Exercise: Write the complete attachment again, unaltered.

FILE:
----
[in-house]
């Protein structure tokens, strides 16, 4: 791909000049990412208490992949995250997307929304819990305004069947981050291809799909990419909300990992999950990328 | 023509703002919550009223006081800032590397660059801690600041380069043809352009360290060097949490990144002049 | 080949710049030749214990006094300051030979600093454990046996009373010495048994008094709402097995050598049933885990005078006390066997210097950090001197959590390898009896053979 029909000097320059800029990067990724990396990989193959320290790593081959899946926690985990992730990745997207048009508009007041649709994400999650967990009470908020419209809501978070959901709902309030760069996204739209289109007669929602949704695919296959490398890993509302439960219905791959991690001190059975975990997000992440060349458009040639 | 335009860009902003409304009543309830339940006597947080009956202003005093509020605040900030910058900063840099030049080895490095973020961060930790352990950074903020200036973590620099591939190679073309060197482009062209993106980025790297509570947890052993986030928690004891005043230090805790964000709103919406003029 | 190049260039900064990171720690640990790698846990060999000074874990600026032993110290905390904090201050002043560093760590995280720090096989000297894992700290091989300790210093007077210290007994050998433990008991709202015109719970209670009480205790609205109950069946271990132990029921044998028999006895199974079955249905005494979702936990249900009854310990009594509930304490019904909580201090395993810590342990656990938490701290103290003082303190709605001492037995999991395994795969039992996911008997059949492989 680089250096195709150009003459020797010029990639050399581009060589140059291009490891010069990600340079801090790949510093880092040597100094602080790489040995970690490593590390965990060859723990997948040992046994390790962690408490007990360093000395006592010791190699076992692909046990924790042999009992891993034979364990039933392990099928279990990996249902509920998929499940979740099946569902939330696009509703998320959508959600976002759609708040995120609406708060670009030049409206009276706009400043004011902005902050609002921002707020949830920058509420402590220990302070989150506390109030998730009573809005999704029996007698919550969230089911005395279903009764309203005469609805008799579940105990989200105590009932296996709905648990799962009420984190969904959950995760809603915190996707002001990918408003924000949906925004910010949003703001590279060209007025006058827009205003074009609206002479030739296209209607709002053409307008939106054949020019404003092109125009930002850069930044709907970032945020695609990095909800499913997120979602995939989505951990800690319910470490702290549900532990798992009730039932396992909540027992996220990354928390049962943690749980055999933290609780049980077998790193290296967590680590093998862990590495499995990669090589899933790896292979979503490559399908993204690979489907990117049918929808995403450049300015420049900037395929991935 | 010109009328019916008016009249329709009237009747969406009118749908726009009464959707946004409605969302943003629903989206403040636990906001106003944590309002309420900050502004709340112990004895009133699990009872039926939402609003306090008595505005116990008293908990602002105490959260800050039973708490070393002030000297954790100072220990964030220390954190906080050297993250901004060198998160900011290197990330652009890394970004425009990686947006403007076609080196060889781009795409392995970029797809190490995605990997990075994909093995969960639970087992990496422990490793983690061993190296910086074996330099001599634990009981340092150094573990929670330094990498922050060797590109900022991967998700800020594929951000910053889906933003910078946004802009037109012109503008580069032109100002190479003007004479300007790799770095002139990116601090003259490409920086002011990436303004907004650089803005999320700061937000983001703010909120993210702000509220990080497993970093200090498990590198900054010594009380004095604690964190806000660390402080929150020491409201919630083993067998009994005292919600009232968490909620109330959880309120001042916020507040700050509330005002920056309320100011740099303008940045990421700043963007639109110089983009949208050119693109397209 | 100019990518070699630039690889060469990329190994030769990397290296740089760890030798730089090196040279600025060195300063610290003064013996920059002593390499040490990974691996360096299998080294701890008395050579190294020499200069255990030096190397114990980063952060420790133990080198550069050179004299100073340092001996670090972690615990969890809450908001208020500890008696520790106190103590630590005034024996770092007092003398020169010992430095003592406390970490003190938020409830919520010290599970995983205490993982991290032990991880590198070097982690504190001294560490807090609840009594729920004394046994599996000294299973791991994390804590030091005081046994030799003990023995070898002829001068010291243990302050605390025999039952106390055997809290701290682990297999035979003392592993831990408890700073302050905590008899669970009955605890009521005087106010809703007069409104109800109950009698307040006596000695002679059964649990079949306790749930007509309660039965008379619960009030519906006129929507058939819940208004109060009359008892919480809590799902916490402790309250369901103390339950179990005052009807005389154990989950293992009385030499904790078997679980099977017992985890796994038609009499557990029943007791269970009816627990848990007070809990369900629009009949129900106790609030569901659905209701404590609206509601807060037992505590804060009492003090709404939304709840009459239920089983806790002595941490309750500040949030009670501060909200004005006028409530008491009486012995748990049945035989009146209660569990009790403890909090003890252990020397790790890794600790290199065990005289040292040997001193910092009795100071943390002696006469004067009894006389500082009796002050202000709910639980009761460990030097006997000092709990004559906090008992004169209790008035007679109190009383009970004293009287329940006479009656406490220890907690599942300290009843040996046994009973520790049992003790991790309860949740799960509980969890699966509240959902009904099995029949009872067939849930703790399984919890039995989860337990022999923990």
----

[in-house]
């Protein structure tokens, strides 16, 4: 791909000049990412208490992949995250997307929304819990305004069947981050291809799909990419909300990992999950990328 | 023509703002919550009223006081800032590397660059801690600041380069043809352009360290060097949490990144002049 | 080949710049030749214990006094300051030979600093454990046996009373010495048994008094709402097995050598049933885990005078006390066997210097950090001197959590390898009896053979 029909000097320059800029990067990724990396990989193959320290790593081959899946926690985990992730990745997207048009508009007041649709994400999650967990009470908020419209809501978070959901709902309030760069996204739209289109007669929602949704695919296959490398890993509302439960219905791959991690001190059975975990997000992440060349458009040639 | 335009860009902003409304009543309830339940006597947080009956202003005093509020605040900030910058900063840099030049080895490095973020961060930790352990950074903020200036973590620099591939190679073309060197482009062209993106980025790297509570947890052993986030928690004891005043230090805790964000709103919406003029 | 190049260039900064990171720690640990790698846990060999000074874990600026032993110290905390904090201050002043560093760590995280720090096989000297894992700290091989300790210093007077210290007994050998433990008991709202015109719970209670009480205790609205109950069946271990132990029921044998028999006895199974079955249905005494979702936990249900009854310990009594509930304490019904909580201090395993810590342990656990938490701290103290003082303190709605001492037995999991395994795969039992996911008997059949492989 680089250096195709150009003459020797010029990639050399581009060589140059291009490891010069990600340079801090790949510093880092040597100094602080790489040995970690490593590390965990060859723990997948040992046994390790962690408490007990360093000395006592010791190699076992692909046990924790042999009992891993034979364990039933392990099928279990990996249902509920998929499940979740099946569902939330696009509703998320959508959600976002759609708040995120609406708060670009030049409206009276706009400043004011902005902050609002921002707020949830920058509420402590220990302070989150506390109030998730009573809005999704029996007698919550969230089911005395279903009764309203005469609805008799579940105990989200105590009932296996709905648990799962009420984190969904959950995760809603915190996707002001990918408003924000949906925004910010949003703001590279060209007025006058827009205003074009609206002479030739296209209607709002053409307008939106054949020019404003092109125009930002850069930044709907970032945020695609990095909800499913997120979602995939989505951990800690319910470490702290549900532990798992009730039932396992909540027992996220990354928390049962943690749980055999933290609780049980077998790193290296967590680590093998862990590495499995990669090589899933790896292979979503490559399908993204690979489907990117049918929808995403450049300015420049900037395929991935 | 010109009328019916008016009249329709009237009747969406009118749908726009009464959707946004409605969302943003629903989206403040636990906001106003944590309002309420900050502004709340112990004895009133699990009872039926939402609003306090008595505005116990008293908990602002105490959260800050039973708490070393002030000297954790100072220990964030220390954190906080050297993250901004060198998160900011290197990330652009890394970004425009990686947006403007076609080196060889781009795409392995970029797809190490995605990997990075994909093995969960639970087992990496422990490793983690061993190296910086074996330099001599634990009981340092150094573990929670330094990498922050060797590109900022991967998700800020594929951000910053889906933003910078946004802009037109012109503008580069032109100002190479003007004479300007790799770095002139990116601090003259490409920086002011990436303004907004650089803005999320700061937000983001703010909120993210702000509220990080497993970093200090498990590198900054010594009380004095604690964190806000660390402080929150020491409201919630083993067998009994005292919600009232968490909620109330959880309120001042916020507040700050509330005002920056309320100011740099303008940045990421700043963007639109110089983009949208050119693109397209 | 100019990518070699630039690889060469990329190994030769990397290296740089760890030798730089090196040279600025060195300063610290003064013996920059002593390499040490990974691996360096299998080294701890008395050579190294020499200069255990030096190397114990980063952060420790133990080198550069050179004299100073340092001996670090972690615990969890809450908001208020500890008696520790106190103590630590005034024996770092007092003398020169010992430095003592406390970490003190938020409830919520010290599970995983205490993982991290032990991880590198070097982690504190001294560490807090609840009594729920004394046994599996000294299973791991994390804590030091005081046994030799003990023995070898002829001068010291243990302050605390025999039952106390055997809290701290682990297999035979003392592993831990408890700073302050905590008899669970009955605890009521005087106010809703007069409104109800109950009698307040006596000695002679059964649990079949306790749930007509309660039965008379619960009030519906006129929507058939819940208004109060009359008892919480809590799902916490402790309250369901103390339950179990005052009807005389154990989950293992009385030499904790078997679980099977017992985890796994038609009499557990029943007791269970009816627990848990007070809990369900629009009949129900106790609030569901659905209701404590609206509601807060037992505590804060009492003090709404939304709840009459239920089983806790002595941490309750500040949030009670501060909200004005006028409530008491009486012995748990049945035989009146209660569990009790403890909090003890252990020397790790890794600790290199065990005289040292040997001193910092009795100071943390002696006469004067009894006389500082009796002050202000709910639980009761460990030097006997000092709990004559906090008992004169209790008035007679109190009383009970004293009287329940006479009656406490220890907690599942300290009843040996046994009973520790049992003790991790309860949740799960509980969890699966509240959902009904099995029949009872067939849930703790399984919890039995989860337990022999923990």